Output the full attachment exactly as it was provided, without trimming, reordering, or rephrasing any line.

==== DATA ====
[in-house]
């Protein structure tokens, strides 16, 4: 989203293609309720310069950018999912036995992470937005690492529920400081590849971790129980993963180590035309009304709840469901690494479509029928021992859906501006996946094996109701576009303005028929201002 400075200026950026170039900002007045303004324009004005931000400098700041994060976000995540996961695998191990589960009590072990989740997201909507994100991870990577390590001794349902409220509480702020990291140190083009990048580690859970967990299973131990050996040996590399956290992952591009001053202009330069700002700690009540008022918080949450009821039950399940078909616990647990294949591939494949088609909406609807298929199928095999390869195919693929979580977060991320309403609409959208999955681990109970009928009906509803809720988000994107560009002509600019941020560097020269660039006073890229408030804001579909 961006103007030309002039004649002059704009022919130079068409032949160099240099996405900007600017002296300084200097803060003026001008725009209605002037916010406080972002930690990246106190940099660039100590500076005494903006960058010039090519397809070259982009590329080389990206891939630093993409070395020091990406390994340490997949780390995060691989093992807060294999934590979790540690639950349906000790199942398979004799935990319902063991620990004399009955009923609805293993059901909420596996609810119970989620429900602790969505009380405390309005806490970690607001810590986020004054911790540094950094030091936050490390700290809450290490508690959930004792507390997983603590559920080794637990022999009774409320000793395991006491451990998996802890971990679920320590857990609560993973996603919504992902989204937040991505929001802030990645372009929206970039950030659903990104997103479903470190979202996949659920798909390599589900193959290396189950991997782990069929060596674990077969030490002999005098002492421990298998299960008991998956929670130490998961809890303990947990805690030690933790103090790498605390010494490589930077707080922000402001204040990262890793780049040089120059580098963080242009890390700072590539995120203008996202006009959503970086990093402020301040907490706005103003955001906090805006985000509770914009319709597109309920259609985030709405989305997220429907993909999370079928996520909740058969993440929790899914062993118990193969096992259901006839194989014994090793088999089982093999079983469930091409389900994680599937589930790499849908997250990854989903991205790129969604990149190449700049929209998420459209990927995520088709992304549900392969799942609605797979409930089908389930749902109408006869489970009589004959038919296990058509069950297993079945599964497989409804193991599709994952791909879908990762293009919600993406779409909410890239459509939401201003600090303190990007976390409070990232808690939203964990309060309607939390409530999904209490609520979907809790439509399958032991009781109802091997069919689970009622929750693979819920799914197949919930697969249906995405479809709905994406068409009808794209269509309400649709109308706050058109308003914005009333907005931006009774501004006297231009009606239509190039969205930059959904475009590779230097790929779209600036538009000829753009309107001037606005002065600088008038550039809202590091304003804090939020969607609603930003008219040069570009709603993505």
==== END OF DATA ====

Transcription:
[in-house]
């Protein structure tokens, strides 16, 4: 989203293609309720310069950018999912036995992470937005690492529920400081590849971790129980993963180590035309009304709840469901690494479509029928021992859906501006996946094996109701576009303005028929201002 400075200026950026170039900002007045303004324009004005931000400098700041994060976000995540996961695998191990589960009590072990989740997201909507994100991870990577390590001794349902409220509480702020990291140190083009990048580690859970967990299973131990050996040996590399956290992952591009001053202009330069700002700690009540008022918080949450009821039950399940078909616990647990294949591939494949088609909406609807298929199928095999390869195919693929979580977060991320309403609409959208999955681990109970009928009906509803809720988000994107560009002509600019941020560097020269660039006073890229408030804001579909 961006103007030309002039004649002059704009022919130079068409032949160099240099996405900007600017002296300084200097803060003026001008725009209605002037916010406080972002930690990246106190940099660039100590500076005494903006960058010039090519397809070259982009590329080389990206891939630093993409070395020091990406390994340490997949780390995060691989093992807060294999934590979790540690639950349906000790199942398979004799935990319902063991620990004399009955009923609805293993059901909420596996609810119970989620429900602790969505009380405390309005806490970690607001810590986020004054911790540094950094030091936050490390700290809450290490508690959930004792507390997983603590559920080794637990022999009774409320000793395991006491451990998996802890971990679920320590857990609560993973996603919504992902989204937040991505929001802030990645372009929206970039950030659903990104997103479903470190979202996949659920798909390599589900193959290396189950991997782990069929060596674990077969030490002999005098002492421990298998299960008991998956929670130490998961809890303990947990805690030690933790103090790498605390010494490589930077707080922000402001204040990262890793780049040089120059580098963080242009890390700072590539995120203008996202006009959503970086990093402020301040907490706005103003955001906090805006985000509770914009319709597109309920259609985030709405989305997220429907993909999370079928996520909740058969993440929790899914062993118990193969096992259901006839194989014994090793088999089982093999079983469930091409389900994680599937589930790499849908997250990854989903991205790129969604990149190449700049929209998420459209990927995520088709992304549900392969799942609605797979409930089908389930749902109408006869489970009589004959038919296990058509069950297993079945599964497989409804193991599709994952791909879908990762293009919600993406779409909410890239459509939401201003600090303190990007976390409070990232808690939203964990309060309607939390409530999904209490609520979907809790439509399958032991009781109802091997069919689970009622929750693979819920799914197949919930697969249906995405479809709905994406068409009808794209269509309400649709109308706050058109308003914005009333907005931006009774501004006297231009009606239509190039969205930059959904475009590779230097790929779209600036538009000829753009309107001037606005002065600088008038550039809202590091304003804090939020969607609603930003008219040069570009709603993505």